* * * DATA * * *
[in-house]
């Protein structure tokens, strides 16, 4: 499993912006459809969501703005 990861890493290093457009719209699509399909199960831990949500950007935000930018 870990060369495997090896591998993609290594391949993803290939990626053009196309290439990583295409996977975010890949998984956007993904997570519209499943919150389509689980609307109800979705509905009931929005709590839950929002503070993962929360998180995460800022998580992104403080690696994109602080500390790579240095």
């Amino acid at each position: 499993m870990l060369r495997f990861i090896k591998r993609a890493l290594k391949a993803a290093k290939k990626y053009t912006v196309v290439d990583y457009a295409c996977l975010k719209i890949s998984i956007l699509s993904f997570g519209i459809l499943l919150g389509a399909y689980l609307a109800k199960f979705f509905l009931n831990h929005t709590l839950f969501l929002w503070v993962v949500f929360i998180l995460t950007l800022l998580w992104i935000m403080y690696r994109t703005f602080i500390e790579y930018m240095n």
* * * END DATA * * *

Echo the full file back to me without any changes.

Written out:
[in-house]
């Protein structure tokens, strides 16, 4: 499993912006459809969501703005 990861890493290093457009719209699509399909199960831990949500950007935000930018 870990060369495997090896591998993609290594391949993803290939990626053009196309290439990583295409996977975010890949998984956007993904997570519209499943919150389509689980609307109800979705509905009931929005709590839950929002503070993962929360998180995460800022998580992104403080690696994109602080500390790579240095």
């Amino acid at each position: 499993m870990l060369r495997f990861i090896k591998r993609a890493l290594k391949a993803a290093k290939k990626y053009t912006v196309v290439d990583y457009a295409c996977l975010k719209i890949s998984i956007l699509s993904f997570g519209i459809l499943l919150g389509a399909y689980l609307a109800k199960f979705f509905l009931n831990h929005t709590l839950f969501l929002w503070v993962v949500f929360i998180l995460t950007l800022l998580w992104i935000m403080y690696r994109t703005f602080i500390e790579y930018m240095n």